Doc. 57.-action near Franklin, Va.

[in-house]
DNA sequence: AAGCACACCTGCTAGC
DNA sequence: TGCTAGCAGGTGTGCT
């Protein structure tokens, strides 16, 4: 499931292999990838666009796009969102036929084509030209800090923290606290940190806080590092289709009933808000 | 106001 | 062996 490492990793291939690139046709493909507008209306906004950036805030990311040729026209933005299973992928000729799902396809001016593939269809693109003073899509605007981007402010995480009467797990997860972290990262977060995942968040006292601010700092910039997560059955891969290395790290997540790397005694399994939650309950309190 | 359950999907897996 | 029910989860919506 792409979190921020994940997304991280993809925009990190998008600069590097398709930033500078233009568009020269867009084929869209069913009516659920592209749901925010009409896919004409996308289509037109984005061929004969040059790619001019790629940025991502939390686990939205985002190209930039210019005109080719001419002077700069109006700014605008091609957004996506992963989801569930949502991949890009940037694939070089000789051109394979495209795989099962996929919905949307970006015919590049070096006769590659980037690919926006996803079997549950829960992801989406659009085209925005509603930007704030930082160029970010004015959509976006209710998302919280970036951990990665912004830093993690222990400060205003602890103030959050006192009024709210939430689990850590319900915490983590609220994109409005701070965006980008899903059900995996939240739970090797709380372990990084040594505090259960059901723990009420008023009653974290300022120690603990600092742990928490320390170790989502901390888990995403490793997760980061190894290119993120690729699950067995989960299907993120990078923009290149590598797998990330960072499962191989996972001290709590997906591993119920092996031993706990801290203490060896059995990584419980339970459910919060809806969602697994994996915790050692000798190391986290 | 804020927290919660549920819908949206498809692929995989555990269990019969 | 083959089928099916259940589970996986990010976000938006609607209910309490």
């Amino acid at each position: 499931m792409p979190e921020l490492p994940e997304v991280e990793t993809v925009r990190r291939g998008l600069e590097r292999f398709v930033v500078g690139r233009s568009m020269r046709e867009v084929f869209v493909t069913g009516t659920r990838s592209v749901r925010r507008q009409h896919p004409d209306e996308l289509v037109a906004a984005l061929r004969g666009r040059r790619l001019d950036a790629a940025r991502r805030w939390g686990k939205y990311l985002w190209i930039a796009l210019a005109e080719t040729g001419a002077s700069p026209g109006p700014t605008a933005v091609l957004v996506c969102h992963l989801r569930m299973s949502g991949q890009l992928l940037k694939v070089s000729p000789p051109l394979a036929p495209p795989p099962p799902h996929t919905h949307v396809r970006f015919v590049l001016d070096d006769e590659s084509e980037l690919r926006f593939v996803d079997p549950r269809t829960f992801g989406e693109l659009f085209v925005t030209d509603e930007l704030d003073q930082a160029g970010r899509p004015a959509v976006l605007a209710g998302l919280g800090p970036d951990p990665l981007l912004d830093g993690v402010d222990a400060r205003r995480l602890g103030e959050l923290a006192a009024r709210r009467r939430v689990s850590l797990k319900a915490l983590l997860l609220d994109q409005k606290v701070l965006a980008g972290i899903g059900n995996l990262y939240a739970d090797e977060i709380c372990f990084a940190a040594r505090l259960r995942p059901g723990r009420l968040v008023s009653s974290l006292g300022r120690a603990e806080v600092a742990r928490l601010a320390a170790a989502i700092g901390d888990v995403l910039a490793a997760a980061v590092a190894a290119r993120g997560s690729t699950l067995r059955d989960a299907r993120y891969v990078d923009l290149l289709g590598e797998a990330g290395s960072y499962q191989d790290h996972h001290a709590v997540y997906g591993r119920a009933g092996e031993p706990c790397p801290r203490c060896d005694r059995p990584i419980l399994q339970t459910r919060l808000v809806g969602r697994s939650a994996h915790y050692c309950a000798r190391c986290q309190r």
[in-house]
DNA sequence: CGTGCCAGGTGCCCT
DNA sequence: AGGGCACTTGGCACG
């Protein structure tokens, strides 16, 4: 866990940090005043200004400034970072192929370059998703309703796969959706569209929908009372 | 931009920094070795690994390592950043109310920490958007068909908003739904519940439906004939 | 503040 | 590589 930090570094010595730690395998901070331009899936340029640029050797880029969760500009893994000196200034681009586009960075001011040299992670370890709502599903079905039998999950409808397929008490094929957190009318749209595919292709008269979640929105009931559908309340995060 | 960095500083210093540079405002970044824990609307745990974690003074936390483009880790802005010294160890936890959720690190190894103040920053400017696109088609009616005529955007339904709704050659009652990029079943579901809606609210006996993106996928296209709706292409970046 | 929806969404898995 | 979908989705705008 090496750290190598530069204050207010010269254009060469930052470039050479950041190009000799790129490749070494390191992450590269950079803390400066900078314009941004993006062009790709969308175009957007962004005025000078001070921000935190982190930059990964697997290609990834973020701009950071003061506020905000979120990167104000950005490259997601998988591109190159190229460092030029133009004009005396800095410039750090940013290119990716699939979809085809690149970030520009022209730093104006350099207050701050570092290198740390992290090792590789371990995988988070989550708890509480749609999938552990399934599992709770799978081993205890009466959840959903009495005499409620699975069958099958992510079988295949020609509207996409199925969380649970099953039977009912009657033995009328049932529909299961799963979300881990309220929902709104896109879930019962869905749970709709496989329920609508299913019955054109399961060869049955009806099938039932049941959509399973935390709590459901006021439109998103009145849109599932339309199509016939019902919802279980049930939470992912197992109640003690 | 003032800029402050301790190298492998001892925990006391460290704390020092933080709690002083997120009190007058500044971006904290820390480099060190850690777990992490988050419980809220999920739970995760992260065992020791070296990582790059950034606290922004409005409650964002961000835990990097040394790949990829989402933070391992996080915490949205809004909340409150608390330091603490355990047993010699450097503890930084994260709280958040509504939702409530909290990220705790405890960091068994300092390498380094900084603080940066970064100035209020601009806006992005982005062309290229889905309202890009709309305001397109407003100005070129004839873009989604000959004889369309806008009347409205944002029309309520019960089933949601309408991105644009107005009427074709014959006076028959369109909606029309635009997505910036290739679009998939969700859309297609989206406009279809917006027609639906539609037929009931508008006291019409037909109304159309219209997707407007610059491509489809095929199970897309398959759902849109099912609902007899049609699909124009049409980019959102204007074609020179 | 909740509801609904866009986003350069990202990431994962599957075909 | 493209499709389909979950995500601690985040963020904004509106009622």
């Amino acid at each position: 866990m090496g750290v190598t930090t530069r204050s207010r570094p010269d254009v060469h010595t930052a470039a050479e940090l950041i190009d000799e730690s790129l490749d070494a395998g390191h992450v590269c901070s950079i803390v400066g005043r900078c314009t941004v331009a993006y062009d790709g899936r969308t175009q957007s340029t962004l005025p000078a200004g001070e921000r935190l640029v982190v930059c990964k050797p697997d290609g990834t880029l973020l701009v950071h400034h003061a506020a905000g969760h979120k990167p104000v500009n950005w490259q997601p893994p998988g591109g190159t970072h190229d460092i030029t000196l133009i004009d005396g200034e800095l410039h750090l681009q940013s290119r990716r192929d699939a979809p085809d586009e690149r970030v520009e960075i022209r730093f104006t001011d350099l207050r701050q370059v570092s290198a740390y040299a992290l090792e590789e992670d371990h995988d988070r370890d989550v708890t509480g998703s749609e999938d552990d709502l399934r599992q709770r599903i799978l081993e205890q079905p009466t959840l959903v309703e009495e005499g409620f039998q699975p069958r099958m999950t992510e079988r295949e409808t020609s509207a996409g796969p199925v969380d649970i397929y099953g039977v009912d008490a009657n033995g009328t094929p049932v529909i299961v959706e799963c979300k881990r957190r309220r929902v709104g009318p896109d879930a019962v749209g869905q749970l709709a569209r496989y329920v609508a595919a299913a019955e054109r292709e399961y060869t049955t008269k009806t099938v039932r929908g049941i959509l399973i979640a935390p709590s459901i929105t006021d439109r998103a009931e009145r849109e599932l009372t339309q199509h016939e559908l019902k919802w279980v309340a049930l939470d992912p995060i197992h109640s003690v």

Howard's battery, two sections of the Seventh Massachusetts battery, the Eleventh Pennsylvania cavalry, and five regiments of infantry — the Ohio Sixty-second, Illinois Thirty-ninth, Pennsylvania One Hundred and Third, New-York One Hundred and Thirtieth, and Massachusetts Sixth--all under command of Col. Spear, Eleventh Pennsylvania cavalry, left Suffolk, with two days rations, for a little business excursion toward Franklin. Indications of rebel forces were seen during the day on our side of the Blackwater, and their pickets were chased by the scouts of the Eleventh. Soon after sunrise, this morning, the whole force reached Beaver Dam Church, two miles beyond Carsville, and three miles short of Franklin, when the videttes brought in the exciting news that a squad of our pickets, some dozen in number, had boldly charged on a large rebel force of cavalry and a battery, at a point a mile or so beyond, toward Franklin. These tidings raised the ardor of the Eleventh, and under the lead of Col. Spear, its commander, and Major Stratton, who headed the charge, the force, consisting of companies A, B, G, and I, made a most dashing and brilliant charge on the rebel corps, which proved to be four companies of the Second Georgia regiment of cavalry and two pieces of the far-famed rocket battery, presented to Gen. McClellan in Europe, and captured from him by the rebels. As soon as our force made its appearance, a most ignominious skedaddle ensued. It commenced a mile from Franklin, and was followed by the dash and abandon that have made “Spear's cavalry” the crack corps of Peck's division, until the force reached the floating bridge at Franklin, and the retreat was covered by the batteries across the Blackwater. The boys returned from their charge with twenty rebel prisoners from the rocket battery, and the Second Georgia cavalry, Col. Joel R. Griffin, thirty-five guns, seven horses, a quantity of accoutrements and equipments, and, best achievement of all, two of twelve pieces of the rocket battery. This arm, with its noisy projectile, full of sound and fury, is regarded as most formidable by the cavalry, as it introduces great consternation among horses. We captured caissons, two guns, and a quantity of rockets, four large horses, and all the men who worked the guns. Nearly all the captured prisoners were wounded, mostly by sabre-cuts, some of which were severe, but none fatal. The prisoners were a sorry set, most of whom expressed joy at being captured, and at the promise of food, and exemption from a forced military service. “Butternut,” and the coarsest gray, constituted their clothing, and they received food, especially coffee, with ravenous appetites, assuring us that only “hard tack” --ten crackers a  day — formed their regular rations, and that they were the victims of a conscription, from which they were glad to escape by the oath of allegiance. Conversations with the prisoners inform us that there are about three thousand troops in and near Franklin, and that they are strongly fortified with fifteen pieces of artillery, two pieces of which, at least, are very large siege-guns, procured since the recent set — to we had with them, of which I lately advised you. These forces are all under the command of General Robinson and General French. If those we have captured are specimens of the rest, the artillery constitutes all the formidable force the enemy has. The cavalry were mounted on but tolerable horses, with rifles and fowling-pieces that can only be loaded when the men are dismounted, without sabre or pistol. One regiment of our boys would be good for three such. Col. Spear, with characteristic courage, asked leave to follow up his advantage, feeling sure that he could wipe out Franklin with the force under his command, but, for reasons that are doubtless sufficient, a despatch from headquarters--fifteen miles distant--orders us to return at sunrise in the morning, and accordingly we are bivouacked in this place for the night, having accomplished this really brilliant success without the slightest loss or injury, with the exception of one or two slight bruises received by the falling of horses. It is really one of the neatest little affairs of the season, and our entire force award all the praise to the Pennsylvania Eleventh; the only regret of the rest of us being that we were not able to participate in the achievement any further than to be at hand to support, in case our services were needed.